Arnold AFB had a top dog in this race

Release Number: 208156

As the Olympics in Bejing recently grabbed headlines around the world, athletes of a different breed were vying for top honors back in the U.S.

Astrid, an eight-year-old Belgian Malinois, and her human handler, Jason Layne, took second place in two categories at the Police K-9 Olympics, conducted annually at Vohne Liche Kennels in Denver, Ind.

Layne, the Aerospace Testing Alliance's K-9 Unit officer for the U.S. Air Force's Arnold Engineering Development Center (AEDC), and Astrid, an explosive detection dog, had been training intensively for the event. It was the first time Arnold has been represented at the K-9 Olympics.

"We had to train every day, and I mean every day - week¬ends and after work during the week," said the Grundy County native. "It takes a lot of hard work and dedication, especially when you consider the competition - among others; it included teams representing the National Security Agency and the Pentagon."

Rick Trull, AEDC's chief of police said the competition showcased Layne and Astrid's skills and also served another, more practical purpose.

"This was really a value for the Air Force as well because Ja¬son was able to participate in the competition and received credit for his annual recertification," he said. "It turned out to be a very significant cost savings for us and the Air Force. That the team placed so highly in our first attempt at the competition made it even better."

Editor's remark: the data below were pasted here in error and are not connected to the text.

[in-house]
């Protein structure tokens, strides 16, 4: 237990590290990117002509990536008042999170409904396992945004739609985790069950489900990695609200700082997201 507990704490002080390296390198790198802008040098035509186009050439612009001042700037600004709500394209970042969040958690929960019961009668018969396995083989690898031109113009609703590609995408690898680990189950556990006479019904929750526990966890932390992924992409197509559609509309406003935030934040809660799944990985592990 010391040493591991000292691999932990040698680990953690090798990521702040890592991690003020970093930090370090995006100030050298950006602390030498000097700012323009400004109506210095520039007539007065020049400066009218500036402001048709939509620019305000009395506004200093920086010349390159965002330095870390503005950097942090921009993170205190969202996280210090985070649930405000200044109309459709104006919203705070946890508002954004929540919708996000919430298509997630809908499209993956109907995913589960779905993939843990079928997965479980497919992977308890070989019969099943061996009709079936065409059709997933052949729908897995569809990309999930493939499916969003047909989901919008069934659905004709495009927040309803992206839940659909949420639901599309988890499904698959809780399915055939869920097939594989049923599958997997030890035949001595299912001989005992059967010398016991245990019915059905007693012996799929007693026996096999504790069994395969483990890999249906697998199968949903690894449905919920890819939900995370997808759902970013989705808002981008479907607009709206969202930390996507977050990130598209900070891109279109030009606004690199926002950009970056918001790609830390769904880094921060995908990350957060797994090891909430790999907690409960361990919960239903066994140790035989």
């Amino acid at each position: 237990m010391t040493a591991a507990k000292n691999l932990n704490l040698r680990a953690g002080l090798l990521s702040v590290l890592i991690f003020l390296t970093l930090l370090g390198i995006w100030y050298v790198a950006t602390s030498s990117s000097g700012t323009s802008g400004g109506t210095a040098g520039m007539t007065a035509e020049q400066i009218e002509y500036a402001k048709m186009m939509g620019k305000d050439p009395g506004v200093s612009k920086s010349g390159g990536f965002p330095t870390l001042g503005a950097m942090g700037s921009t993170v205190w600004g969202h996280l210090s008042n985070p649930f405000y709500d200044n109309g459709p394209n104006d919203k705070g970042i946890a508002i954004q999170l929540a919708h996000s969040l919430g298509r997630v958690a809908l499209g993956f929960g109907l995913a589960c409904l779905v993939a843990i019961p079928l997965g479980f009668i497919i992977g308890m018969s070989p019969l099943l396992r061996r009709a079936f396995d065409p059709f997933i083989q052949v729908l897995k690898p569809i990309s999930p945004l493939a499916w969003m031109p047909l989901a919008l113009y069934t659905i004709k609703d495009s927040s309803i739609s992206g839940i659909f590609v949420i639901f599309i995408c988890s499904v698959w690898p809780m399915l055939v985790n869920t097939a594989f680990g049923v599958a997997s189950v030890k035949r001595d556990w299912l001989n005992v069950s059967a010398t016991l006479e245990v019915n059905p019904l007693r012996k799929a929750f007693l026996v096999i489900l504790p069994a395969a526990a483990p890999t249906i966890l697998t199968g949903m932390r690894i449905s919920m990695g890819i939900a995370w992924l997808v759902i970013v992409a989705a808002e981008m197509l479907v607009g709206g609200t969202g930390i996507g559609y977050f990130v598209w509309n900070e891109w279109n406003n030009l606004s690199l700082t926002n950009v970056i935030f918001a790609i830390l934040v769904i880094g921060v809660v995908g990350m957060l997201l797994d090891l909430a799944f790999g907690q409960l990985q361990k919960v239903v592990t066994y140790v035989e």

More than 200 K-9 teams from all over the world com¬peted, including Department of Defense Special Forces, State of Texas, Border Patrol, Honolulu Public Safety, Secret Service and IPC Security Agency, ac¬cording to Don Miller, op¬erations officer for the AEDC Police Department.

"Jason and Astrid placed in almost every category, and brought home second place award in Explosive Team Over¬all and second place in Residen¬tial Explosives," he said.

Layne came to AEDC three years ago with prior canine handling experience gained while serving with the Sheriff's Department in Grundy County, Tenn.

"I got my current (K-9) certification from the Vohne Liche Kennels in Denver, Ind.," he explained. "I have to attend in-service refresher training every year - so many hours and meet some pretty tough standards. You and your dog have to work as one and you have to know your dog's every move - that is one of the main things.

It requires focus and an intuitive sense, a special relationship - because she's reading you and you have to read her. As a K-9 handler, I have to meet certain stringent Air Force and state of Tennessee standards. I also have a certification and a yearly qualification I maintain to work with the Tennessee Highway Patrol - a mutual aid agreement with them."

Vohne Liche Kennels trains approximately 400 dogs and 150 handlers from 46 states and 20 countries every year. The company conducts training in tracking, apprehension and detection work as well as first aid, search and seizure and use of force procedures.

Vohne Liche K-9 Securities deploys teams to Iraq, Afghanistan and other areas in support of Explosive Detector Dog missions worldwide.